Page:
Mathematician Noam Elkies was a student of his between 1972 and 1978.[8]

Jury member[edit]

He has been a Jury member in many major international competitions, namely the Beethoven (Bonn), Beethoven (Vienna), Busoni (Bolzano), China, Chopin (Warsaw), Cleveland (Ohio), Cliburn (Texas), Gina Bachauer (Salt Lake City), Hamamatsu (Japan), Leeds (England), Dino Ciani (Milan), ARD (Munich), Paloma O'Shea in Santander (Spain),[9] Scottish (Glasgow), Shenzhen (China), Shanghai, Sydney, Tchaikovsky (Moscow), Tokyo, Minneapolis and others.[citation needed] Vardi is currently the artistic advisor and chairman of the jury of the Arthur Rubinstein International Master Competition.[10]

Master classes[edit]

Vardi has held master classes and presented lecture recitals at many of the world's top conservatories. His recordings of Mozart concertos have included the Concerto for Three Pianos with Yefim Bronfman and Radu Lupu. Vardi teaches at the Hochschule für Musik Hannover, Germany, and at the Buchmann-Mehta School of Music in Tel Aviv.[citation needed]

Awards and recognition[edit]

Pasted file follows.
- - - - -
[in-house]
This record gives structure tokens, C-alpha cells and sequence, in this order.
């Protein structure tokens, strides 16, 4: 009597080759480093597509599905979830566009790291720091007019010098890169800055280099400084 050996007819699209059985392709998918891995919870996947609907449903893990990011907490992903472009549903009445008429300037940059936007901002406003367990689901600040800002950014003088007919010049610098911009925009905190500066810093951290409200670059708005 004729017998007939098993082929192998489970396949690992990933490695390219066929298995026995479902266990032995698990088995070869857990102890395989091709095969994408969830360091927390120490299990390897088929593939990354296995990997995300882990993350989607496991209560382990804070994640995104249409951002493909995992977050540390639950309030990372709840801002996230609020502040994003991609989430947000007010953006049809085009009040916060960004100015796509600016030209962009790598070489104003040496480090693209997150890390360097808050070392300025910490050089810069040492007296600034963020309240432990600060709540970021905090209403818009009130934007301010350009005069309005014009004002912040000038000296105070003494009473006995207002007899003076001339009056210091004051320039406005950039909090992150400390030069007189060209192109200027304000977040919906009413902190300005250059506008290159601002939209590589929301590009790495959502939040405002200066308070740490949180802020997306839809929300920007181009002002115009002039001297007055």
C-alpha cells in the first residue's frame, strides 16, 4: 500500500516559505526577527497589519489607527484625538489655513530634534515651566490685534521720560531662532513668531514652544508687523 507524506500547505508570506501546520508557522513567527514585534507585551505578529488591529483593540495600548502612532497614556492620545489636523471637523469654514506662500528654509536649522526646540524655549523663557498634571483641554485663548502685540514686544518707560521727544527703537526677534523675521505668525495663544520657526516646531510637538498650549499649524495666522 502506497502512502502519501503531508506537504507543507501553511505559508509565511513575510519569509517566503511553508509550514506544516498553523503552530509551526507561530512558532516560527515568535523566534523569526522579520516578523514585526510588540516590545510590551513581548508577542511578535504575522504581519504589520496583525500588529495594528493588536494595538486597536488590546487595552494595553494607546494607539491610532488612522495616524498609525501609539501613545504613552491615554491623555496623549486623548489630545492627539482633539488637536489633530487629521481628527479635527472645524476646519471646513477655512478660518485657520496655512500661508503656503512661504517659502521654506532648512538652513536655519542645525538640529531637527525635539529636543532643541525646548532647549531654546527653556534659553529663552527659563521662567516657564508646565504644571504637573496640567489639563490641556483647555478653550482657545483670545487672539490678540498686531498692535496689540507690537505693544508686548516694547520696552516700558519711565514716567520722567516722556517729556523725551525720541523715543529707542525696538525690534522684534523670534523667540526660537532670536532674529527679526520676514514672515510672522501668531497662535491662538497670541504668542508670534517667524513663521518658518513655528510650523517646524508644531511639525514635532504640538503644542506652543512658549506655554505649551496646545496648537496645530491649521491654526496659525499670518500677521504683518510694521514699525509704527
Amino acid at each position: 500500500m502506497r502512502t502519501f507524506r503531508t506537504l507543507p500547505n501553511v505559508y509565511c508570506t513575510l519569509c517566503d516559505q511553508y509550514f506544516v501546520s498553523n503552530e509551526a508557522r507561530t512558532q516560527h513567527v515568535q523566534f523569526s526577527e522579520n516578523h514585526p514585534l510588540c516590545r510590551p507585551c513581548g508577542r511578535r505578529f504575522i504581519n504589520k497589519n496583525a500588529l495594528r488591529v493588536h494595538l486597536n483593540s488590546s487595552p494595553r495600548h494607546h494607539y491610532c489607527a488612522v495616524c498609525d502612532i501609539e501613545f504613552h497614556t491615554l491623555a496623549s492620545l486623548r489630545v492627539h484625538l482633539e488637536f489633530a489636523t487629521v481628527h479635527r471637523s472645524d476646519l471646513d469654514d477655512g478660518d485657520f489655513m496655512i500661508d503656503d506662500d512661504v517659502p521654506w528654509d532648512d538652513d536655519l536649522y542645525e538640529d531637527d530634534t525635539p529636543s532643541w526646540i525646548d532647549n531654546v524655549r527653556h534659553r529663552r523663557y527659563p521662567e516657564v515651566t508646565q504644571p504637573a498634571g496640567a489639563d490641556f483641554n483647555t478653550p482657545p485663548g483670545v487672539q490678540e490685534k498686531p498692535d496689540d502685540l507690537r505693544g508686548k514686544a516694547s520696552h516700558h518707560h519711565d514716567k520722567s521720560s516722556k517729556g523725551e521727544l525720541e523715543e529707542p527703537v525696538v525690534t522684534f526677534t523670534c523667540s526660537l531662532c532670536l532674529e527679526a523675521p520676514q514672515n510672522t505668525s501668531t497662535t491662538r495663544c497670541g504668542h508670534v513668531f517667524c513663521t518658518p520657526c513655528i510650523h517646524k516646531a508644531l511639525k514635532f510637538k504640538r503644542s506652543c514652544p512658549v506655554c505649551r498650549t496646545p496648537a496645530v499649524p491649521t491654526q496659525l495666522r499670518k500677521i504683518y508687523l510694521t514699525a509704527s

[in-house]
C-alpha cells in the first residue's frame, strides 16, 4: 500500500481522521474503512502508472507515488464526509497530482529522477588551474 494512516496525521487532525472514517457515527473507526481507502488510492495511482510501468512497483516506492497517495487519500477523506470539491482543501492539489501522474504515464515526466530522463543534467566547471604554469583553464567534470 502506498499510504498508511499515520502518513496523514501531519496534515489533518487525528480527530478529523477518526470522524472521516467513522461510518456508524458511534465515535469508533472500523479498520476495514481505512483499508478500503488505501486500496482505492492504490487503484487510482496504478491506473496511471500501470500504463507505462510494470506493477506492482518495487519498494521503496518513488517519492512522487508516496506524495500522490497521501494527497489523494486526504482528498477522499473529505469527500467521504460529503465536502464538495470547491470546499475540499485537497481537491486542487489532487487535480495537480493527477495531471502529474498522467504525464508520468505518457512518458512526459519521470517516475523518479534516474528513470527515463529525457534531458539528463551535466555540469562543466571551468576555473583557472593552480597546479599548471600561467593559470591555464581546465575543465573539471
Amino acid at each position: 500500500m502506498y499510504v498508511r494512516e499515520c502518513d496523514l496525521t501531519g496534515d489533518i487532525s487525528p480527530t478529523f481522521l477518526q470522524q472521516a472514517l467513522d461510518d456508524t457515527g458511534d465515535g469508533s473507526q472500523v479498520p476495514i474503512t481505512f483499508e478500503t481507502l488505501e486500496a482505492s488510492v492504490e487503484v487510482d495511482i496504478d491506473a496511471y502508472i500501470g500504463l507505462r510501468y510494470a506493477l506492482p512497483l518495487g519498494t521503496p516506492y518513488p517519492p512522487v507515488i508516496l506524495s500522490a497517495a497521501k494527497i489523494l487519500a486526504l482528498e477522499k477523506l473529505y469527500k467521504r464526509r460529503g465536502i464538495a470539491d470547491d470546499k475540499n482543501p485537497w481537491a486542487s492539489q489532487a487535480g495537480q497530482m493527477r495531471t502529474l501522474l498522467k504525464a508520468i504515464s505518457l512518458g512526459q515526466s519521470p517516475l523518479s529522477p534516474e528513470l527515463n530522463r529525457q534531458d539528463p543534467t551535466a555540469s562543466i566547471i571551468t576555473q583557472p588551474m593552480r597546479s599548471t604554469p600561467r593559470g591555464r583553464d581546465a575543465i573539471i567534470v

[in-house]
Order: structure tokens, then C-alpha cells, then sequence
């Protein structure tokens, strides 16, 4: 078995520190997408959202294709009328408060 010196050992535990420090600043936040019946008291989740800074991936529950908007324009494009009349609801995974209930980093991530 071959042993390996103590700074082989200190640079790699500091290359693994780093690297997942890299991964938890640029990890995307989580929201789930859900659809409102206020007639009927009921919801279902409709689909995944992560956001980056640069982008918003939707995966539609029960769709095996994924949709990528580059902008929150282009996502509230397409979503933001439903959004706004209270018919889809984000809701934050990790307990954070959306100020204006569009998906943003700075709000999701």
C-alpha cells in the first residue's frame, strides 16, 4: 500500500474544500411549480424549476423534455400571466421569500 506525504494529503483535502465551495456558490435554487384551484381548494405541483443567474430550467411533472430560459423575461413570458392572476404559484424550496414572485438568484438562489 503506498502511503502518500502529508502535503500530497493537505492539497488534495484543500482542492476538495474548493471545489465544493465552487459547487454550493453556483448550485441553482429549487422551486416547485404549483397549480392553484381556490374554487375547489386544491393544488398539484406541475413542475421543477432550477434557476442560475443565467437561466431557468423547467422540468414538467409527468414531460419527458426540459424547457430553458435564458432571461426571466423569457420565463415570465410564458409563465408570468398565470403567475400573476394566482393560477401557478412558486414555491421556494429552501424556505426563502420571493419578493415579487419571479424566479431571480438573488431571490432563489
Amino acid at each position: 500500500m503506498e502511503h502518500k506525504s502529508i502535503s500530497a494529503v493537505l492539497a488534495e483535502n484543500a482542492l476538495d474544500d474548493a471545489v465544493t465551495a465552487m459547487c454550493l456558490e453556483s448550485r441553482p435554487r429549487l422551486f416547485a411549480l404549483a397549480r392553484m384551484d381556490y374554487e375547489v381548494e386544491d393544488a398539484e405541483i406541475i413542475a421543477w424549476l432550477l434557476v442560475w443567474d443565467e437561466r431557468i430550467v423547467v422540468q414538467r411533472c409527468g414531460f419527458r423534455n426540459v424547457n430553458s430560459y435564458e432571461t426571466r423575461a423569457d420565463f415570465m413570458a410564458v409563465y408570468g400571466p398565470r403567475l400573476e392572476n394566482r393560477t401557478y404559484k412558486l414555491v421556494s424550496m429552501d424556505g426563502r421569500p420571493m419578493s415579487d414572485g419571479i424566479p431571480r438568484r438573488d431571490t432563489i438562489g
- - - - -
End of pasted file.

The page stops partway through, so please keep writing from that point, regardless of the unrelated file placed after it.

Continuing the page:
His recordings have won critical acclaim. In 2004, the Minister of Education Award was bestowed upon him for his lifetime achievement. In 2017, Vardi was awarded the Israel Prize.[1][5]

References[edit]

  1. ^ a b c d e f "Arie Vardi is Israel Prize laureate in music, 2017". Arthur Rubinstein International Music Society. Retrieved 19 July 2020.
  2. ^ "El destacado pianista y profesor de la escuela de música de la Universidad de Tel Aviv, Arie Vardi recibirá el Premio Israel en Música 2017", Amigos de la Universidad de Tel Aviv en México, 17 February 2017 (in Spanish)
  3. ^ "Arie Vardi", Fryderyk Chopin Institute
  4. ^ University of Michigan School of Music (1975). "Program 24 September 1975". School of Music Programs. p. 50.
  5. ^ a b "Arie Vardi to be awarded Israel Prize in music". The Times of Israel. 8 February 2017.
  6. ^ Baldassin, Rick (1989) "An Interview with Concert Artist Arie Vardi", Piano Technician's Journal, Volume 32, p. 12
  7. ^ מקום 78 (בשנה שעברה – לא הופיע): פרופ' אריה ורדי – פסנתרן, מרצה ומנצח (in Hebrew). Ynet. Retrieved November 29, 2011.
  8. ^ "Noam D. Elkies: Music Composition Curriculum Vita". people.math.harvard.edu. Retrieved 2021-06-18.
  9. ^ Paloma O’Shea Santander International Piano Competition “Winners, members of the jury and artistic guests”
  10. ^ אריה ורדי מסביר איך להפוך תחרות ל"מסיבת הפתעה" עבור הקהל. Globes (in Hebrew). May 4, 2011. Archived from the original on August 19, 2014. Retrieved November 29, 2011.

External links[edit]